More must be done to narrow GCC’s gender gap, says report

Author: Criselda Diala-McBride | Date: 23 Mar 2016

Women still have a long way to go to break the glass ceiling, despite efforts to promote equality

Female participation in the GCC’s workforce remains one of the lowest in the world, despite public and private sector efforts to promote gender equality.
 
A new study by global management consultancy A.T. Kearney suggests countries across the Gulf region have yet to unlock women’s full potential to contribute to economic growth. The female labour participation ratio (FLPR) in Saudi Arabia and Oman, for example, is still below 30 per cent.
 
“In Qatar, with a 51 per cent FLPR, only half of the female population over 15 years of age is economically active,” the study noted. When compared to the rest of the world, the 9 per cent ratio of women in senior management roles in the GCC is dwarfed by the 35 per cent recorded in the Americas, 29 per cent in Africa, 26 per cent in Asia and 21 per cent in Europe.
 
Isabel Neiva, principal at A.T. Kearney, says continued implementation of initiatives that attract and retain women in the workplace is essential – especially in today’s challenging economic climate. “Women in the workplace bring [numerous] benefits to organisations and society that are well acknowledged,” she says. “The B20 Employment Task Force, in collaboration with A.T. Kearney, assessed that closing the gender gap would add 12 per cent to the size of the total Organisation for Economic Co-operation and Development (OECD) economy by 2030.”
 
However, more needs to be done to narrow the gender gap in the GCC. The study showed that at board level, the gulf between the GCC and the rest of the world is vast. “In 2014, 17 per cent of board members at Fortune 500 organisations were female. Shares of board seats held by women in the GCC countries in the same year ranged from 0.01 per cent in Saudi Arabia to 1.7 per cent in Kuwait.”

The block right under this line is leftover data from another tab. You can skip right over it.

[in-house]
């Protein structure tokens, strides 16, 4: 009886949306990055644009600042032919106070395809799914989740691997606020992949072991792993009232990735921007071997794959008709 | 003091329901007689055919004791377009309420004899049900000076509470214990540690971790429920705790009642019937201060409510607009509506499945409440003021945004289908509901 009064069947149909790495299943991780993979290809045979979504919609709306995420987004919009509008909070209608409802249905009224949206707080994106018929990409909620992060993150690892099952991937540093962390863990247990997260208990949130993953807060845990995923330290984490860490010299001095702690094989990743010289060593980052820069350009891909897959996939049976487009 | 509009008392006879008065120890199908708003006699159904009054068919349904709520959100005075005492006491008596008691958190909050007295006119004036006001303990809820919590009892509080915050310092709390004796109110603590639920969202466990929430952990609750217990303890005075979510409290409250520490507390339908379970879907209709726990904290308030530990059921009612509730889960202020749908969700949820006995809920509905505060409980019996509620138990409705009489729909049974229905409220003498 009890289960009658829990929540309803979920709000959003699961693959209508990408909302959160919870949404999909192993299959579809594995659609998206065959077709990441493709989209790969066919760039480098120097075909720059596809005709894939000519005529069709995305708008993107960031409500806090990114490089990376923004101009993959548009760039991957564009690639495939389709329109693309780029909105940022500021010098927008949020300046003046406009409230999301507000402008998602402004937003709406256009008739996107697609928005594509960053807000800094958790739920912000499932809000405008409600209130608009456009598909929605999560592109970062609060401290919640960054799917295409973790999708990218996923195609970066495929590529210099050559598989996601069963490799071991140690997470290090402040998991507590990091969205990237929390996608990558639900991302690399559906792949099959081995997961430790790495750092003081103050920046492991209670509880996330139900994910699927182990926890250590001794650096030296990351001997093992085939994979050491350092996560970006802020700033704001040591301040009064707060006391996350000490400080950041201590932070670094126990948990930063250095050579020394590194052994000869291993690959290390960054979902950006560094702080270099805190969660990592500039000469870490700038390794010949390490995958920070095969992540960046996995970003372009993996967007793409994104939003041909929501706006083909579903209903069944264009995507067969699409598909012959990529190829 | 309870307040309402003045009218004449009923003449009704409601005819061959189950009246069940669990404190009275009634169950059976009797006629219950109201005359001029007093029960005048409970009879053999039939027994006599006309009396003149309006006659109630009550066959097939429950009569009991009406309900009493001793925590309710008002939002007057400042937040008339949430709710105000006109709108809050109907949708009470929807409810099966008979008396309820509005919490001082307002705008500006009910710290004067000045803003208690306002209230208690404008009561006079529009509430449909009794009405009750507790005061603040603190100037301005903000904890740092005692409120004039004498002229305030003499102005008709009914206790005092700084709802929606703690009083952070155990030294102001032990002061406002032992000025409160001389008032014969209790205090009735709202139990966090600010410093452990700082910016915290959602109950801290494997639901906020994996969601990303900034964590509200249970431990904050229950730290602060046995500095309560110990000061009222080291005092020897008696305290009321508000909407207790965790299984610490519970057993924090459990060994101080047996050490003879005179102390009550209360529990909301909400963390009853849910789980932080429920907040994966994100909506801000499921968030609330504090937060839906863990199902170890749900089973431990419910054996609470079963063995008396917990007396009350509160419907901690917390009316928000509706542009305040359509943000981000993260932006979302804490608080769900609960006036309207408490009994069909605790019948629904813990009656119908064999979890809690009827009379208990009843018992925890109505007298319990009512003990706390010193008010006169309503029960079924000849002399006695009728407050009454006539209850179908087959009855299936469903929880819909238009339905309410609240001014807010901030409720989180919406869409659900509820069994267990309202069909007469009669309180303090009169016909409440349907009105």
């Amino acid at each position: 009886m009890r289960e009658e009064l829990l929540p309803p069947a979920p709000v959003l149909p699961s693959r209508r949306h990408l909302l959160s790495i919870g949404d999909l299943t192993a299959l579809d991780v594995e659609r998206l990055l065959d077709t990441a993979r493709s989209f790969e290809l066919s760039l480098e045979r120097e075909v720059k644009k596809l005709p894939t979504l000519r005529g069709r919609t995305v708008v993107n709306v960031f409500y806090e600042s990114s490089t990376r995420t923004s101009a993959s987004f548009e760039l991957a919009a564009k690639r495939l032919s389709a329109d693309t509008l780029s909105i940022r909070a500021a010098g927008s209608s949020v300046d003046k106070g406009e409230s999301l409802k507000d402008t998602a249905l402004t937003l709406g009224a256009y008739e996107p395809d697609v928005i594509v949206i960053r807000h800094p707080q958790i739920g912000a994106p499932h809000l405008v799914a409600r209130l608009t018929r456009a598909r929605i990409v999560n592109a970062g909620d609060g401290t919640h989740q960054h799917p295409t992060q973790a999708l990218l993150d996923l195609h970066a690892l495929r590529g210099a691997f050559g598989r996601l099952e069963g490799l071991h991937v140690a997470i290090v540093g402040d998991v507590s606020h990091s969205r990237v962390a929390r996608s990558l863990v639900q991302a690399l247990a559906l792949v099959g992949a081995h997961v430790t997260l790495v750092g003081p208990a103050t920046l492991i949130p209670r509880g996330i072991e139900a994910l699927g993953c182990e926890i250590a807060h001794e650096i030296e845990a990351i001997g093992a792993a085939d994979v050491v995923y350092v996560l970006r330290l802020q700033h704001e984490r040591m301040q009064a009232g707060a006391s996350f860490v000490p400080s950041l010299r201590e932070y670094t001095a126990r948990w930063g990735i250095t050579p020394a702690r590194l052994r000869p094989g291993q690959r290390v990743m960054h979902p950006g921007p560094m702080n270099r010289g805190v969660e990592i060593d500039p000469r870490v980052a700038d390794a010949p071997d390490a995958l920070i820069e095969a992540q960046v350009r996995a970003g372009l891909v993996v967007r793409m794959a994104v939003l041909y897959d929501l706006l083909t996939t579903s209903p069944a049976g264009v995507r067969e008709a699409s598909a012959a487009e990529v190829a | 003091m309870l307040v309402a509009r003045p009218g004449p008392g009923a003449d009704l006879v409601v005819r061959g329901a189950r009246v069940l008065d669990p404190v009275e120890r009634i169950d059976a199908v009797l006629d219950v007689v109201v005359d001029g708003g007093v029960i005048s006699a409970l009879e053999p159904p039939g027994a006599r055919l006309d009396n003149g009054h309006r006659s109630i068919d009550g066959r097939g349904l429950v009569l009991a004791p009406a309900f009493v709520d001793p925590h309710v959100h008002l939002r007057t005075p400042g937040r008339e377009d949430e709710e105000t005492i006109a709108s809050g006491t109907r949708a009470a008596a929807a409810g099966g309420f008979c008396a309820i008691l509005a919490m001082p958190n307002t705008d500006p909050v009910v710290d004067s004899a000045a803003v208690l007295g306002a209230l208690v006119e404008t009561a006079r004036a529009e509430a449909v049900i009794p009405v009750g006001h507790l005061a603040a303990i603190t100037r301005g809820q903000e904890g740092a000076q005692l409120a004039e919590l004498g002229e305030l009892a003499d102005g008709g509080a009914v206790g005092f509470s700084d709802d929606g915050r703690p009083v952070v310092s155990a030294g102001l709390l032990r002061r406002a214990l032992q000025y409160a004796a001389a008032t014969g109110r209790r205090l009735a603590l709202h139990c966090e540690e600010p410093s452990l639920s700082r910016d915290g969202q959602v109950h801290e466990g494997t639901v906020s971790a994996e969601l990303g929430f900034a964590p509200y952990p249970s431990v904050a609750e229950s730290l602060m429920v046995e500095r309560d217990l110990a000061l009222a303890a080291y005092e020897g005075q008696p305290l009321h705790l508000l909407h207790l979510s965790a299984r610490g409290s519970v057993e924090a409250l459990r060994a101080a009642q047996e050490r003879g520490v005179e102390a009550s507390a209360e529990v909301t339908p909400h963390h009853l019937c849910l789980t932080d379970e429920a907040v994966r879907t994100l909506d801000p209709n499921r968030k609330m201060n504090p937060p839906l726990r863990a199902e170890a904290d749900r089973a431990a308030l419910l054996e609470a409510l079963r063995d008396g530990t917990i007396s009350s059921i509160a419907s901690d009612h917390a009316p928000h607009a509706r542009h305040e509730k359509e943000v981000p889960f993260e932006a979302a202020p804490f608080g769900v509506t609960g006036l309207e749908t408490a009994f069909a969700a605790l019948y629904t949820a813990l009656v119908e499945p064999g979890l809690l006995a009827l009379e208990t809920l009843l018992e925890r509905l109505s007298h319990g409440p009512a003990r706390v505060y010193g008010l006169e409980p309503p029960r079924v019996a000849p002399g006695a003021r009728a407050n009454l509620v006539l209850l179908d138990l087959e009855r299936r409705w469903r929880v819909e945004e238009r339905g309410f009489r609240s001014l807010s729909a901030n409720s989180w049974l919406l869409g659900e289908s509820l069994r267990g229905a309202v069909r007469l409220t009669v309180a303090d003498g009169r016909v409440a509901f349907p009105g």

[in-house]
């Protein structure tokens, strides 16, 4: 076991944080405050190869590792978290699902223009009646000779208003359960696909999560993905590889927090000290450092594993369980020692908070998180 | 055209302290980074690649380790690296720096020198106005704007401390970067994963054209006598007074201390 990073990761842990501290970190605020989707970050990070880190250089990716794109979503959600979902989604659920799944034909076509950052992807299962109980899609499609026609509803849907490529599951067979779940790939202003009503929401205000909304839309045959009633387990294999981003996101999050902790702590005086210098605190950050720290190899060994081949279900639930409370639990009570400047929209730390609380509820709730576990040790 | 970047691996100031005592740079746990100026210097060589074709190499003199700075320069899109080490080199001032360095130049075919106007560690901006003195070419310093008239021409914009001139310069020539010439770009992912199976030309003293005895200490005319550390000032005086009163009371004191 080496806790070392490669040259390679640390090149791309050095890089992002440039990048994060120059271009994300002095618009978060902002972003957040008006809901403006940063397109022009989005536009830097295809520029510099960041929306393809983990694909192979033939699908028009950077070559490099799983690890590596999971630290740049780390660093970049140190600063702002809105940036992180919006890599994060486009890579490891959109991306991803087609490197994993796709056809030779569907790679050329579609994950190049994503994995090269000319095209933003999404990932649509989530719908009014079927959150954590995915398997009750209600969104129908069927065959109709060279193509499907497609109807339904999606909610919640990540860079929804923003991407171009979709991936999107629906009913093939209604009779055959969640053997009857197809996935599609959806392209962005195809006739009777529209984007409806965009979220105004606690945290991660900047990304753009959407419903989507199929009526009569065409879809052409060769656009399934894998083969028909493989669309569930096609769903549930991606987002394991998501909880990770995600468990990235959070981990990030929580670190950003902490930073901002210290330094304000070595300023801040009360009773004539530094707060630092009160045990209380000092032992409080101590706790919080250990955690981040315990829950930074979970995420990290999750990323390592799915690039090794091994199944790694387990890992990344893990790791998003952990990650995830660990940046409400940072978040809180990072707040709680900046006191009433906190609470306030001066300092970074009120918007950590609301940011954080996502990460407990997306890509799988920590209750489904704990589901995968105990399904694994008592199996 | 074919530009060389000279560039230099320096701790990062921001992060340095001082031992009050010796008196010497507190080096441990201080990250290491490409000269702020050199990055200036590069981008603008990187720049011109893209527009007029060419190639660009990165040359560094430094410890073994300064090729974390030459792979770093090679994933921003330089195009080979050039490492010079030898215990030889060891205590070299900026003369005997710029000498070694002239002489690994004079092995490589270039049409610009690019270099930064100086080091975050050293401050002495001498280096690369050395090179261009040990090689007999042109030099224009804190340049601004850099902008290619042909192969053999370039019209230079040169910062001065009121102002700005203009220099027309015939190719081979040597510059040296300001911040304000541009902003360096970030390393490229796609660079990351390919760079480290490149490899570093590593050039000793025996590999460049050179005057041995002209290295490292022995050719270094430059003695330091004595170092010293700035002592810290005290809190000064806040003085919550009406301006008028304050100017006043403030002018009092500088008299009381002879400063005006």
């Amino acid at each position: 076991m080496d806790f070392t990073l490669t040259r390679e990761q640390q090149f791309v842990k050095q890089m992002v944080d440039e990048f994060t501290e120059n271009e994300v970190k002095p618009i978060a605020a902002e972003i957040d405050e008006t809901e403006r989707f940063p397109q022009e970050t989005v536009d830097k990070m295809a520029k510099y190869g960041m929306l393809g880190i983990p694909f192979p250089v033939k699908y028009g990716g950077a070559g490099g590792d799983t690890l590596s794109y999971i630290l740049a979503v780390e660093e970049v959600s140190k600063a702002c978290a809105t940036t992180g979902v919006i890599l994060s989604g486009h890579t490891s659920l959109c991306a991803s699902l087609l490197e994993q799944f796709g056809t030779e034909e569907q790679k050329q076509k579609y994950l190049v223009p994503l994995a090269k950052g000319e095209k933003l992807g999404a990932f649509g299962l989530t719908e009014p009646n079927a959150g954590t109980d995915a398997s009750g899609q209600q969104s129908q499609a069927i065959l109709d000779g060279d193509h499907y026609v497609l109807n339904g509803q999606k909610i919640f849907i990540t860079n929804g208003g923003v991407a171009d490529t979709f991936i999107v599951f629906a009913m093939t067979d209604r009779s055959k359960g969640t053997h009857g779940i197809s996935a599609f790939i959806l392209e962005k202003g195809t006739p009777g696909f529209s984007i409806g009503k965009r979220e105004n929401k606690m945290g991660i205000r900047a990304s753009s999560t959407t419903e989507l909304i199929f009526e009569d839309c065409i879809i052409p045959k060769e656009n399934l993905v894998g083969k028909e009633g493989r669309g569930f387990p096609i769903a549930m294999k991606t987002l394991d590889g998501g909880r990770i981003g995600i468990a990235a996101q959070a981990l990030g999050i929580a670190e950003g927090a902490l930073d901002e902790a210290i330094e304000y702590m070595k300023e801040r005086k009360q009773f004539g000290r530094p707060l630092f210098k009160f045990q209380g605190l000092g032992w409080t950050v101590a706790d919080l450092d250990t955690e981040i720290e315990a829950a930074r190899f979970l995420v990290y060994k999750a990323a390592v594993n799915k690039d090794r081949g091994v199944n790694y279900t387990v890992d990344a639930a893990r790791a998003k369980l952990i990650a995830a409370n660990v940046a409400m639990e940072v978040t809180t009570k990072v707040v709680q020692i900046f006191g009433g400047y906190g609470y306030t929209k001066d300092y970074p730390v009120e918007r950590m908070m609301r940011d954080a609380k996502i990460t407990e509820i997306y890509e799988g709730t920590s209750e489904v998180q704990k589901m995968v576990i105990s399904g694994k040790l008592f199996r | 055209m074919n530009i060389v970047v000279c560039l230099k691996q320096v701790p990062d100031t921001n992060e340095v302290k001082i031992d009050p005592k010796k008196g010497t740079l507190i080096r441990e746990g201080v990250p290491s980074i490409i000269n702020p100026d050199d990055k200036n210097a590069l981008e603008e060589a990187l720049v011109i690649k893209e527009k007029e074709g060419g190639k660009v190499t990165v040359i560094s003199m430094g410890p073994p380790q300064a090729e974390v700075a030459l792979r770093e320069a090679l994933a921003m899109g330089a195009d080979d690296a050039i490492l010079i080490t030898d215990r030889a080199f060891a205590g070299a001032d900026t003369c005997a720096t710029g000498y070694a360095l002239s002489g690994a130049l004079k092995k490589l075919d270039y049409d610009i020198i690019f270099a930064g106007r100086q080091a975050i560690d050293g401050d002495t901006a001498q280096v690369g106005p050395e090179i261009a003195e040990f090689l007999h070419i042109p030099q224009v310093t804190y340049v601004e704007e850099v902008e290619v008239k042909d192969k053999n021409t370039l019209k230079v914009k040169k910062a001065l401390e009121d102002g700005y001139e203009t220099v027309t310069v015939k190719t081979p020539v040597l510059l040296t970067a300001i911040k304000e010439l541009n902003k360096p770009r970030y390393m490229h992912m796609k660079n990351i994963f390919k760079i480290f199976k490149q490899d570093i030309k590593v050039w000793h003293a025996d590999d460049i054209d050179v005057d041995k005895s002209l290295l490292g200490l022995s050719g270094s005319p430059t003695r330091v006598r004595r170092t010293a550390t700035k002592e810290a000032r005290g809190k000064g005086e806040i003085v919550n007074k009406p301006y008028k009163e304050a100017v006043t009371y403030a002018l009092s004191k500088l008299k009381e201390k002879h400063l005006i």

A.T. Kearney also found that 44 per cent of respondents identified cultural barriers and lack of support as the major challenges faced by women in the region, while 17 per cent said lack of opportunities was behind women’s low labour participation.
 
The study acknowledge the measures introduced by GCC policymakers to level the playing field for the female workforce and empower women in business, politics, and education. Among these initiatives were the introduction of a 60-day maternity leave in Qatar; the appointment of 30 women to Saudi’s top advisory Shura Council in 2013; and women’s participation (both as voters and candidates) in the 2015 municipal elections – a first in the kingdom’s history. In the UAE, the government created the UAE Gender Balance Council in 2015 to encourage women’s participation in nation building.
 
When looking at the issue of pay equity in the region, Neiva believes that eradicating gender pay gap – as in other topics related with gender equality – requires a concerted effort by all key stakeholders.
 
“On one hand, policymakers should incentivise a regulatory framework that advocates equal pay for an equal job. For instance, Saudi Arabia's Ministry of Labour is working on legislation to penalise employers in the public and private sector that fail to offer equal pay to men and women, because, in KSA, the law prohibits salary differences based on gender,” she explains.
 
In addition, organisations should implement a range of policies and processes to ensure promotions, raises and other compensation decisions are free from gender bias.
 
“However, it is also up to the individuals, and to women in particular, to address pay discrepancy, as it is generally acknowledged that many women lack willingness to enter wage negotiations or to ask for pay increases,” says Neiva.